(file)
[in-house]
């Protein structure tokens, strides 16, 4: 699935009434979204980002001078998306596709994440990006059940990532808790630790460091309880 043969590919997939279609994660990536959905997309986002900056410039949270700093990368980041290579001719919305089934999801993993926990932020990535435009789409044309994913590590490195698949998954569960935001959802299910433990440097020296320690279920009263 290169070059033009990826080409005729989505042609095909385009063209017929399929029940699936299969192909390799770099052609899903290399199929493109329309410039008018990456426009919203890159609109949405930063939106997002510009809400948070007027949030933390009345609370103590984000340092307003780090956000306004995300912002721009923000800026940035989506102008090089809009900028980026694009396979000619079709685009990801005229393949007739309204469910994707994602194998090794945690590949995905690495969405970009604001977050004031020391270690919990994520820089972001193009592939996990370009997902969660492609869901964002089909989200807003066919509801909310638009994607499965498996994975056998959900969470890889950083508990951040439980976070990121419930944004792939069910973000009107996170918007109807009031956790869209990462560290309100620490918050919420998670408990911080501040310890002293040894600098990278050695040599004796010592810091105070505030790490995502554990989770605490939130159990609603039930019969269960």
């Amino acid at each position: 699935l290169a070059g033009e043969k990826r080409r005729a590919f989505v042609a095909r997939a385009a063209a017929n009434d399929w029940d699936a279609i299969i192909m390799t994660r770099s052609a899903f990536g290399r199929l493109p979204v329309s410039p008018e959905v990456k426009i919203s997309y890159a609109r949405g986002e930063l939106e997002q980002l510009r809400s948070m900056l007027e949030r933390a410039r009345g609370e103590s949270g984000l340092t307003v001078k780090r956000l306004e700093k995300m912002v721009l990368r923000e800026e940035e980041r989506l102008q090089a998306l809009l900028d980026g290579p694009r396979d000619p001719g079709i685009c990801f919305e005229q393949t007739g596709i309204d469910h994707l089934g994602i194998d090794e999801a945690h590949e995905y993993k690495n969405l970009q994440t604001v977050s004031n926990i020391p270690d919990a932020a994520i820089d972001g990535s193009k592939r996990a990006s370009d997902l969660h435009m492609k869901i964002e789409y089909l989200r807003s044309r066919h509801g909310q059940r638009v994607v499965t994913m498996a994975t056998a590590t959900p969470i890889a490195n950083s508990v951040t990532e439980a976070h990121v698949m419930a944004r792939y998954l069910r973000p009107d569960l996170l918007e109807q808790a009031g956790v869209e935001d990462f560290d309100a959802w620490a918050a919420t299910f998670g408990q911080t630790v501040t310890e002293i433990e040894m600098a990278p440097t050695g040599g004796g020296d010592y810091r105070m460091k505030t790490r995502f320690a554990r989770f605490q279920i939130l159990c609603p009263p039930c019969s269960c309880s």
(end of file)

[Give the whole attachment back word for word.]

[in-house]
């Protein structure tokens, strides 16, 4: 699935009434979204980002001078998306596709994440990006059940990532808790630790460091309880 043969590919997939279609994660990536959905997309986002900056410039949270700093990368980041290579001719919305089934999801993993926990932020990535435009789409044309994913590590490195698949998954569960935001959802299910433990440097020296320690279920009263 290169070059033009990826080409005729989505042609095909385009063209017929399929029940699936299969192909390799770099052609899903290399199929493109329309410039008018990456426009919203890159609109949405930063939106997002510009809400948070007027949030933390009345609370103590984000340092307003780090956000306004995300912002721009923000800026940035989506102008090089809009900028980026694009396979000619079709685009990801005229393949007739309204469910994707994602194998090794945690590949995905690495969405970009604001977050004031020391270690919990994520820089972001193009592939996990370009997902969660492609869901964002089909989200807003066919509801909310638009994607499965498996994975056998959900969470890889950083508990951040439980976070990121419930944004792939069910973000009107996170918007109807009031956790869209990462560290309100620490918050919420998670408990911080501040310890002293040894600098990278050695040599004796010592810091105070505030790490995502554990989770605490939130159990609603039930019969269960």
């Amino acid at each position: 699935l290169a070059g033009e043969k990826r080409r005729a590919f989505v042609a095909r997939a385009a063209a017929n009434d399929w029940d699936a279609i299969i192909m390799t994660r770099s052609a899903f990536g290399r199929l493109p979204v329309s410039p008018e959905v990456k426009i919203s997309y890159a609109r949405g986002e930063l939106e997002q980002l510009r809400s948070m900056l007027e949030r933390a410039r009345g609370e103590s949270g984000l340092t307003v001078k780090r956000l306004e700093k995300m912002v721009l990368r923000e800026e940035e980041r989506l102008q090089a998306l809009l900028d980026g290579p694009r396979d000619p001719g079709i685009c990801f919305e005229q393949t007739g596709i309204d469910h994707l089934g994602i194998d090794e999801a945690h590949e995905y993993k690495n969405l970009q994440t604001v977050s004031n926990i020391p270690d919990a932020a994520i820089d972001g990535s193009k592939r996990a990006s370009d997902l969660h435009m492609k869901i964002e789409y089909l989200r807003s044309r066919h509801g909310q059940r638009v994607v499965t994913m498996a994975t056998a590590t959900p969470i890889a490195n950083s508990v951040t990532e439980a976070h990121v698949m419930a944004r792939y998954l069910r973000p009107d569960l996170l918007e109807q808790a009031g956790v869209e935001d990462f560290d309100a959802w620490a918050a919420t299910f998670g408990q911080t630790v501040t310890e002293i433990e040894m600098a990278p440097t050695g040599g004796g020296d010592y810091r105070m460091k505030t790490r995502f320690a554990r989770f605490q279920i939130l159990c609603p009263p039930c019969s269960c309880s």